Have you seen your brand new baby roll to their side in the fetal position? Many parents see this and ask if it’s safe for a newborn to sleep on their side. There’s actually a name for what you’re seeing: it’s called the newborn curl. I want to answer the most common questions that I get about the newborn curl and set your mind at ease.
What is the newborn curl?anchor
Have you ever placed your newborn on their back, and they curl to their side in the fetal position? This is the newborn curl.
Here’s why it happens: In the last couple months of pregnancy, a baby’s muscles begin to strengthen and curl into the fetal position. This gives them that nice tight, flexion you see in a full-term newborn. Flexion is an involuntary response for newborns and a sign of a healthy full-term baby. For brand-new babies, their natural resting position tends to have their little arms bent, their legs pulled in towards their belly, and even their hands curled into fists. Sometimes, when we lay them down on a flat surface, those muscles contract, and it can cause them to curl onto their side.
Interesting fact from my time working in the NICU: When babies are born prematurely (often before 35 weeks), we don’t see this tight, flexed position like we do in full-term infants. It’s common to see preemies lying with their arms and legs spread out flat. Why is this? Preemies simply didn’t grow big enough in the womb to require a tight curl as they push against the sides of the uterus. Also, preemies’ muscles haven’t yet strengthened enough to maintain that curled position.
If you’re heading home from the NICU, be sure to read more about how to safely transition from the NICU to your home.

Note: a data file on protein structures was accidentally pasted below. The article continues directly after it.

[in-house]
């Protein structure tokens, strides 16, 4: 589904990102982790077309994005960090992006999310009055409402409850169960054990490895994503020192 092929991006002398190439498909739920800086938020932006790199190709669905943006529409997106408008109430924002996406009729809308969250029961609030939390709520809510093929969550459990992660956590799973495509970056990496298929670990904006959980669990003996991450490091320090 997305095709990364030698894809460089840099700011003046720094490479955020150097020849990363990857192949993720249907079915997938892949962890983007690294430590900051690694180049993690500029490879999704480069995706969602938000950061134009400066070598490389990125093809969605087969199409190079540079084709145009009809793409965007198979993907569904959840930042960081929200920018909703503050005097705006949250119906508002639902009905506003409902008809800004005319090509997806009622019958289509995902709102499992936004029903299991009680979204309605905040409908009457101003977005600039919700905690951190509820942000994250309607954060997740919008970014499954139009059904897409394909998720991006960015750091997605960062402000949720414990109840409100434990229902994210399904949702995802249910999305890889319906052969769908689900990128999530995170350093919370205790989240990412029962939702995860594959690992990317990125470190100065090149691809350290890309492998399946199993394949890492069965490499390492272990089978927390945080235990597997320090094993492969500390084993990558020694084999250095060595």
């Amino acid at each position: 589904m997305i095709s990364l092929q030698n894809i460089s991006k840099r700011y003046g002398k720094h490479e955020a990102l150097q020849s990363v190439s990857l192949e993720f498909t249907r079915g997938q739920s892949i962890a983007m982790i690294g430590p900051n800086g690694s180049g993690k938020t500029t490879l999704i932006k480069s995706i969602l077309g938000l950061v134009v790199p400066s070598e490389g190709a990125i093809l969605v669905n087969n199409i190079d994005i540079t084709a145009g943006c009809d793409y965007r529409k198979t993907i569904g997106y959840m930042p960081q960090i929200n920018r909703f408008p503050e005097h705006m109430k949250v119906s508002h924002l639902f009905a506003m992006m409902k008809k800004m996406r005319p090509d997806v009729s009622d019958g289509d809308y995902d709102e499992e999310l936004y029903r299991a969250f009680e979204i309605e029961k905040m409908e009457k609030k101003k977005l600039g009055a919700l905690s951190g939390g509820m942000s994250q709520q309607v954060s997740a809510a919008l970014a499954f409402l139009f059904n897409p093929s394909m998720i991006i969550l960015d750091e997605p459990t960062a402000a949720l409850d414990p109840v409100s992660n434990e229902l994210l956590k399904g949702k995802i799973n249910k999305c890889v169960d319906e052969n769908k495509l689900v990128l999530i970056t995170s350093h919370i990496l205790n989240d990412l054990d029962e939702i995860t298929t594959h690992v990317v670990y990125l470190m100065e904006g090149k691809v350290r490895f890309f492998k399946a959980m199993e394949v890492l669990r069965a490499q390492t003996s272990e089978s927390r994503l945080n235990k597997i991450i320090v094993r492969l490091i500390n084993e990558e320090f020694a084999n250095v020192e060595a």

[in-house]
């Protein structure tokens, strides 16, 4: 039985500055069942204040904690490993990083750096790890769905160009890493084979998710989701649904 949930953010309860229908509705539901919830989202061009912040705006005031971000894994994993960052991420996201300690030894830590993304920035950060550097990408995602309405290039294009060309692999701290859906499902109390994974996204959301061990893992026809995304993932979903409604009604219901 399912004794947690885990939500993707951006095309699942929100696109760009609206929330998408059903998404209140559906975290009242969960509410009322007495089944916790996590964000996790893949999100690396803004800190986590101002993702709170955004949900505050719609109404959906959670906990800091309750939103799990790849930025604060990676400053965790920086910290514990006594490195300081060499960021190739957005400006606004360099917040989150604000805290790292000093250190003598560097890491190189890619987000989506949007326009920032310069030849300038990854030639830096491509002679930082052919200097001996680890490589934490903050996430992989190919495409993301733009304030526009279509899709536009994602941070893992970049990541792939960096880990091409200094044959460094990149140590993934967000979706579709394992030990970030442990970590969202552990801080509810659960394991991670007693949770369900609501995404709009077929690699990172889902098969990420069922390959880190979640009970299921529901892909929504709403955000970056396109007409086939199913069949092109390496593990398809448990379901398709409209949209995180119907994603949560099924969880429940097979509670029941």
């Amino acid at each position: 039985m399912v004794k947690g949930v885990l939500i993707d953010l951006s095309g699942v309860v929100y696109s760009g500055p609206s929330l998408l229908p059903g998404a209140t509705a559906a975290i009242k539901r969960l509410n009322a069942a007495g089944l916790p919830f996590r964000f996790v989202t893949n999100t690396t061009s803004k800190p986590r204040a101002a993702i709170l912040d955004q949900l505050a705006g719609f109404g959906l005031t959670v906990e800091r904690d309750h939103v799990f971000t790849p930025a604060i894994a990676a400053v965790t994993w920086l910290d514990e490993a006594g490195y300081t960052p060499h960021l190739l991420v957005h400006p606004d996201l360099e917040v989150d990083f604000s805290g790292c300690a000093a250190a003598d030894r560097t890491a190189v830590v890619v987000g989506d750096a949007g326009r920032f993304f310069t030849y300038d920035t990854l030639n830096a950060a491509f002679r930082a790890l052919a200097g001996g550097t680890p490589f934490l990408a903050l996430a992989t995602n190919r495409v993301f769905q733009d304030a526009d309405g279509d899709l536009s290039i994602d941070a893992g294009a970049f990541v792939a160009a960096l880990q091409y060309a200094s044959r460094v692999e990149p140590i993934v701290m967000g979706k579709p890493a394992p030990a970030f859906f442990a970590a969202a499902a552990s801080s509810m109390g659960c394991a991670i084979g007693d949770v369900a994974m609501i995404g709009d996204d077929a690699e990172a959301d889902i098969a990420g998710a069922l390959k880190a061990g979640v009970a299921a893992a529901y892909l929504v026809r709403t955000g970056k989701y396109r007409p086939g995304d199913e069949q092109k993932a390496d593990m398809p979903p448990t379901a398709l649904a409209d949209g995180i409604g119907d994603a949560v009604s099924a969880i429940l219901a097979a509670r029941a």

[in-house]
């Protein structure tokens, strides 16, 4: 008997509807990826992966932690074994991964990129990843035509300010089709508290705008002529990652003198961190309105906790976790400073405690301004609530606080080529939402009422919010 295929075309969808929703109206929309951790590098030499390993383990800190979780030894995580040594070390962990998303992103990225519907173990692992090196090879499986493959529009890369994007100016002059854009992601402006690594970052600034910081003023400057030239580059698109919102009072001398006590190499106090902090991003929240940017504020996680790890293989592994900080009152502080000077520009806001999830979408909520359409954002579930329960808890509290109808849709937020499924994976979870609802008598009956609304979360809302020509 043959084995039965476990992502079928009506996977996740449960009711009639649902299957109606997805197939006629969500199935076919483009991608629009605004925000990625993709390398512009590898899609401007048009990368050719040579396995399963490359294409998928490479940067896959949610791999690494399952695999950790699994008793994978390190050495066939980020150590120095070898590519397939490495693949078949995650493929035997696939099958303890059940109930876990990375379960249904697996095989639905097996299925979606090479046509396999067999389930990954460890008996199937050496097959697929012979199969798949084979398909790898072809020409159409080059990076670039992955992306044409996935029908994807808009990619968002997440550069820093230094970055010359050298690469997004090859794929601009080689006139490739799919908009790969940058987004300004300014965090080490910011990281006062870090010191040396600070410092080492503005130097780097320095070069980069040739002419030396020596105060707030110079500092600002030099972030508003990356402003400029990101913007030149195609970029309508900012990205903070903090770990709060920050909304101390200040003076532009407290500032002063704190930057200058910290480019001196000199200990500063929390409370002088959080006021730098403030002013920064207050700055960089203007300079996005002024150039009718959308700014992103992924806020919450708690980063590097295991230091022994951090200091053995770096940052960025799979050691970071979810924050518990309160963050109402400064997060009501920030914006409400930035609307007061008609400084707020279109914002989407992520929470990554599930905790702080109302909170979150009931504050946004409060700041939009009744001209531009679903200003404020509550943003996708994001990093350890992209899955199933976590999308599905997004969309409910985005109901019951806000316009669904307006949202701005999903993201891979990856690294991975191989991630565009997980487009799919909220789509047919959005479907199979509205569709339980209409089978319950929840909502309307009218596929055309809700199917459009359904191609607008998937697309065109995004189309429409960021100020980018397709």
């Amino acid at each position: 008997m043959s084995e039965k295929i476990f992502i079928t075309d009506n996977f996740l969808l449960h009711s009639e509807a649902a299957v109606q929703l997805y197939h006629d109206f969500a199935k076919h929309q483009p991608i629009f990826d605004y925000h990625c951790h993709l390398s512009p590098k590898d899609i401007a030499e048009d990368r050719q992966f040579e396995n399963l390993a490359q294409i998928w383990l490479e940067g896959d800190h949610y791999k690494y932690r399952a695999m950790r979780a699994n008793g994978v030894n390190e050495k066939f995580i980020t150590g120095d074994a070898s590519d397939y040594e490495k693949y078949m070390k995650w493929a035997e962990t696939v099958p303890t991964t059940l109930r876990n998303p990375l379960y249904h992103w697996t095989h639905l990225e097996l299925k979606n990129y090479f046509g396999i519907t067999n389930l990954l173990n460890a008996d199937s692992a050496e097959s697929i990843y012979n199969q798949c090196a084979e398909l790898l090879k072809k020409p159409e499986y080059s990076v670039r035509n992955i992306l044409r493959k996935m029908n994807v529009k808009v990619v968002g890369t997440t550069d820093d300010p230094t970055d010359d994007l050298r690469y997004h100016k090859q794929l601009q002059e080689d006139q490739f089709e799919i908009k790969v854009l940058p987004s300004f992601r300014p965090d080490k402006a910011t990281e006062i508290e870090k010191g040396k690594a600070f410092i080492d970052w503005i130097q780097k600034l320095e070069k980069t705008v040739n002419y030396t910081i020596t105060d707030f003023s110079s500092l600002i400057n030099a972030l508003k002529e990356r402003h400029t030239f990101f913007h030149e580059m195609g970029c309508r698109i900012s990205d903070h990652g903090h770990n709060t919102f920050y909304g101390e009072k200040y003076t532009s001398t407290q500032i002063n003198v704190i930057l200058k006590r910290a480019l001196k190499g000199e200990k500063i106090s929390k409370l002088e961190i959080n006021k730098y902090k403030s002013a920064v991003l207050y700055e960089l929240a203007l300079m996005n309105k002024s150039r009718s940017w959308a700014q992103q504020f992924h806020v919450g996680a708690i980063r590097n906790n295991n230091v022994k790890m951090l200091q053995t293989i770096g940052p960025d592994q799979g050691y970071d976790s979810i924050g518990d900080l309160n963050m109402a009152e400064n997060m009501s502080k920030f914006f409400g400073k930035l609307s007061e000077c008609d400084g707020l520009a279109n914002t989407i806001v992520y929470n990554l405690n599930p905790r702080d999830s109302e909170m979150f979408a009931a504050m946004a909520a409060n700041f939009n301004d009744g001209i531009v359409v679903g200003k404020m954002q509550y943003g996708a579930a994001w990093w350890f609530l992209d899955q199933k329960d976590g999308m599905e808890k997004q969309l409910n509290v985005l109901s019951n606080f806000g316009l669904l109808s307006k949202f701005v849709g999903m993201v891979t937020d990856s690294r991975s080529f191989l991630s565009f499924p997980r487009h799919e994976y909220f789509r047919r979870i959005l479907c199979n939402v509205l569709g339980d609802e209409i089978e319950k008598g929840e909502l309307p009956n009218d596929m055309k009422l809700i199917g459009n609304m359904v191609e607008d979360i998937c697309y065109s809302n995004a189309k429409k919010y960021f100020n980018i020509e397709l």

Can newborns sleep on their side?anchor
No. The safest position for a newborn to sleep is on their back. For the first year of your baby’s life, you are always going to place them on their back for sleep.
If you happen to wake in the night and see your baby in the newborn curl, gently roll them onto their back. Please know, there is no need to wake up obsessively in the night. The newborn curl is not a reason to have anxiety, but rather, it’s a normal newborn physiological response that typically disappears after several weeks.
Is it safe to use an anti-roll pillow, rolled-up blanket, or sleep positioner for my newborn?anchor
No. The safest place for a baby to sleep is in a crib, bassinet, or play yard with a firm, flat surface and nothing else in the crib. That means, we don’t want to use any sleep positioners, pillows, or rolled blankets to keep your baby on their back. These are NOT safe and pose more of a risk.
There are some bassinets designed to help keep babies on their backs for sleep, like the Snoo or the Halo Bassinest (with the infant insert). Please know that these are not sleep positioners but rather bassinets approved by the Consumer Product Safety Commission (CPSC). If you have concerns about your newborn rolling, talk with your pediatrician about whether a bassinet like one of these would be a good option for your baby.